Abstract
Not sure exactly what will happen here yet since I don’t know my results. This will definitely include a brief rundown of my findings, how I set up my experiment, and what it means for designing interactive digital environments that ask users to make “risky” choices

Introduction
I’m interested in changes in the visual and sonic makeup of a digital environments may change how we perceive and take risks in said digital environment. In order to test common user reactions to risky scenarios, I have created and recorded interactions with a series of digital interfaces, to see if there is any difference in our willingness to take risks when confronted with each unique interface.

Background
A popular theory in cognitive psychology and behavioral economics is called Prospect Theory. This theory states that we are more risk-prone when we might lose something, and risk-averse when we stand to gain something. These are behaviors my digital environments are attempting to combat.

  • Prospect Theory
  • Utility Theory
  • Common decision-making heuristics that apply
  • Visual design in risk-taking environments
  • Sonic design in risk-taking environments
  • Physical layouts of risk-taking environments
  • Current state of digital risk-taking environments
    • Online casinos
    • Text choices in games
    • Personal data forms
  • Citations

Project
3.1 Description and Rationale
I’m attempting to make a digital environment that challenges Prospect Theory. By adding attractive (or unattractive) visual and sonic elements and ultimately superfluous interactive elements, I hope to better understand how a digital interface can change how we take risks.

3.2 Methodologies
Ethnography, sociology, participatory design and speculative design. I will create a series of interfaces and test them on users who vary in age. I will collect data about their decision-making habits and their ages, and interview them after each test to collect information about how their decisions were or were not influenced by the interface.

3.3 Methods
I plan on making a series of interfaces that have users start with a certain amount of money. In the control interface, they are asked to either receive a gift of more money, or gamble to either win or lose half of their money. According to prospect theory, people should choose the gift. Their reaction will be timed.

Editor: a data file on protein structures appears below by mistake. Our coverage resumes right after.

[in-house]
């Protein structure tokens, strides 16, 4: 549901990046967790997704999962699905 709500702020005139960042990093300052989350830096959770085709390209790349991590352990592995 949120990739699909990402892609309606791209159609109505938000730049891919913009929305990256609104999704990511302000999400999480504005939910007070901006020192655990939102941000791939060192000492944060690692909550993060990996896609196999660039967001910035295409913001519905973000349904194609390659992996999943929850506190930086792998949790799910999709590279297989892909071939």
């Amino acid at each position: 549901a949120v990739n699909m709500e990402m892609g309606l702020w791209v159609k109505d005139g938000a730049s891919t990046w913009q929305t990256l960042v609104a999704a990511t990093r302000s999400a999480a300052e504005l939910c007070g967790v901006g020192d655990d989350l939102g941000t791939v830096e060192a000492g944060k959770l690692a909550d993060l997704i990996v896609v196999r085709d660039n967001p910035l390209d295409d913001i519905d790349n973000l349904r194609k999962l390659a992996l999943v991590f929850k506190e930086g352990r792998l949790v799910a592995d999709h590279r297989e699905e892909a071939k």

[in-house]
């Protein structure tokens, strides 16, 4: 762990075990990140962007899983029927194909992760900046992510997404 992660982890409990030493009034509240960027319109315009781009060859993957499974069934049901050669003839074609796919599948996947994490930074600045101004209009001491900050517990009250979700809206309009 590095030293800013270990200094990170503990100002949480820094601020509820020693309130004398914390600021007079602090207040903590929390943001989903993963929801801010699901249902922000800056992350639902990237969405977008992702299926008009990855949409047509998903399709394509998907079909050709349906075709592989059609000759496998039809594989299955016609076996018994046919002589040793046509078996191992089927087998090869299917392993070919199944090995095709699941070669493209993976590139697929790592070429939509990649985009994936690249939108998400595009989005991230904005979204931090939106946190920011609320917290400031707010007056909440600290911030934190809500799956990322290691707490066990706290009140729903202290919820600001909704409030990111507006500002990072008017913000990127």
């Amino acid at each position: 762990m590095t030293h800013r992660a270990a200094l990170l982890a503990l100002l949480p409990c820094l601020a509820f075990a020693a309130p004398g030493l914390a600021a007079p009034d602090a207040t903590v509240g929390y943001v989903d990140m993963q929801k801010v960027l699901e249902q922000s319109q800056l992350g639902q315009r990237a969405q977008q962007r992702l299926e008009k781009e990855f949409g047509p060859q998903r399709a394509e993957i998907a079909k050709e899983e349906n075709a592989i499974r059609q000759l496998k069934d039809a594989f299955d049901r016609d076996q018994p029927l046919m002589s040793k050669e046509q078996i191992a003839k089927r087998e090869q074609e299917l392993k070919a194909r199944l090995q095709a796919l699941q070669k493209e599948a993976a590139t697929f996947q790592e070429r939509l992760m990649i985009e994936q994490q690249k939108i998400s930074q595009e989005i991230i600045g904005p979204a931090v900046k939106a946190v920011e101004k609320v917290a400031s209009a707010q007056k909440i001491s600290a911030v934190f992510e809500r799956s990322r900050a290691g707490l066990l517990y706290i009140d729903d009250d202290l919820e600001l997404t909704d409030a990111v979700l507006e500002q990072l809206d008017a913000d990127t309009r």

In the experimental interfaces, users will be confronted with the choices, with the risky choice appearing significantly more visually/sonically attractive (and/or the conservation choice appearing significantly less attractive). Their reaction to this interface will be timed and compared to the cont

In the experimental interfaces, users will be confronted with the choices, with the risky choice appearing significantly more visually/sonically attractive (and/or the conservation choice appearing significantly less attractive). Their reaction to this interface will be timed and compared to the control.

Users will be interviewed to see if anything visually/sonically could have persuaded them to make a different choice in either interface. Users will also be asked if the experience made them happy or sad. Did they have fun? They should feel free to be honest. What could have made the experience more fun?

I will create several rounds of prototypes based on the user feedback, testing each in as similar manner as possible to the first round.

3.4 Results and Discussion

User reaction time and feedback to each interface will be recorded and displayed first in tables, then in data visualization graphics.

Conclusion
Wish I knew. This is probably include a discussion of the results of my study, and whether or not it confirms that we are more likely to take risks in certain digital environments. It will also discuss if age had any obvious impact on our willingness to take risks in certain digital environments. Most importantly, i will include a discussion of whether or not Prospect Theory appears to be consistent with my test results.

Future Perspectives
Again, I’m not sure exactly what will go here, but I’m pretty sure I will write about what I would do differently in my study if I did it again. I will also discuss what practical applications my findings will have for UX designers who are designing environments that they want people to feel safe/tempted by. Above all, I want this section to include a discussion of what users of digital interfaces should be aware of in order to not be manipulated by digital environments that may be asking them to take risks that they normally would not be comfortable with.